Another intrepid naturalist, Robert Hooke, entered the world in 1635. Among his many distinctions was his role in helping to shape the destiny of the Royal Society of London. He too contributed both to the technology and the popularity of the microscope. In his published discourses he constantly pressed readers to make extensive use of it. He first devised the concept of the cell, even giving it that name. This he accomplished in his Micrographia, which he wrote when he was not yet thirty years of age. In it he gives the scientific community the very first accurate description of cells in cork.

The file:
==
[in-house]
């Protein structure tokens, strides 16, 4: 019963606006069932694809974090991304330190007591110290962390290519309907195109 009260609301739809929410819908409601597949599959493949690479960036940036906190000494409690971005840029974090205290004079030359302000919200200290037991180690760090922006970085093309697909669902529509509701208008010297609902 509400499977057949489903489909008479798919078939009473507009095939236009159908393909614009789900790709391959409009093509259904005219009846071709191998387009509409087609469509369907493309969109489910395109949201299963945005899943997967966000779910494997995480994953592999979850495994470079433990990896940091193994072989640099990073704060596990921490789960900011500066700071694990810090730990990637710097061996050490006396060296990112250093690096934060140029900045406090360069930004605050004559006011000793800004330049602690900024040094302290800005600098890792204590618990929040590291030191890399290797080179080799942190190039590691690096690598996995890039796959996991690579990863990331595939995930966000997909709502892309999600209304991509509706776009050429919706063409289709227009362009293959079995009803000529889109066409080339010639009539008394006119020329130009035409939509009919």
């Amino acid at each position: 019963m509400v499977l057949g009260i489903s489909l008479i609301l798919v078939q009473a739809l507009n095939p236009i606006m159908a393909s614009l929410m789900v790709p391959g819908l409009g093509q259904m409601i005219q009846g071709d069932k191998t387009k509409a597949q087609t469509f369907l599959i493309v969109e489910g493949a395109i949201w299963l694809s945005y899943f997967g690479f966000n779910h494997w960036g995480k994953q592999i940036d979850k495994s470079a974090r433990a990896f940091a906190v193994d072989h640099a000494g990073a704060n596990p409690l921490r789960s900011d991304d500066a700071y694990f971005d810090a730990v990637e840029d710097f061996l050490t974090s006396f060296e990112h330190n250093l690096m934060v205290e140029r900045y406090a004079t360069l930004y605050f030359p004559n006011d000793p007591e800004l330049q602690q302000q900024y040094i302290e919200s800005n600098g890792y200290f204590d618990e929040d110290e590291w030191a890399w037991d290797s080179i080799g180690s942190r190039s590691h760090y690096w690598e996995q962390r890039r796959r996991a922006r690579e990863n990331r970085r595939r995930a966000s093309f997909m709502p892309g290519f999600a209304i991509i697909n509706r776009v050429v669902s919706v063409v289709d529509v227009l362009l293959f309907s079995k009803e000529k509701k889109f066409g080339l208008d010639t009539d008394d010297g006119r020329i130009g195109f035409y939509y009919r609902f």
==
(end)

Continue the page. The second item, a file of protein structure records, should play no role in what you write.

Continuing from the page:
There has been some controversy, historically, about what exactly Hooke contributed to cell theory. According some authors, he contributed more than is commonly acknowledged. Robert Downs, for example, in his book Landmarks in Science, claims this, in quoting from the American biologist Edwin Conklin: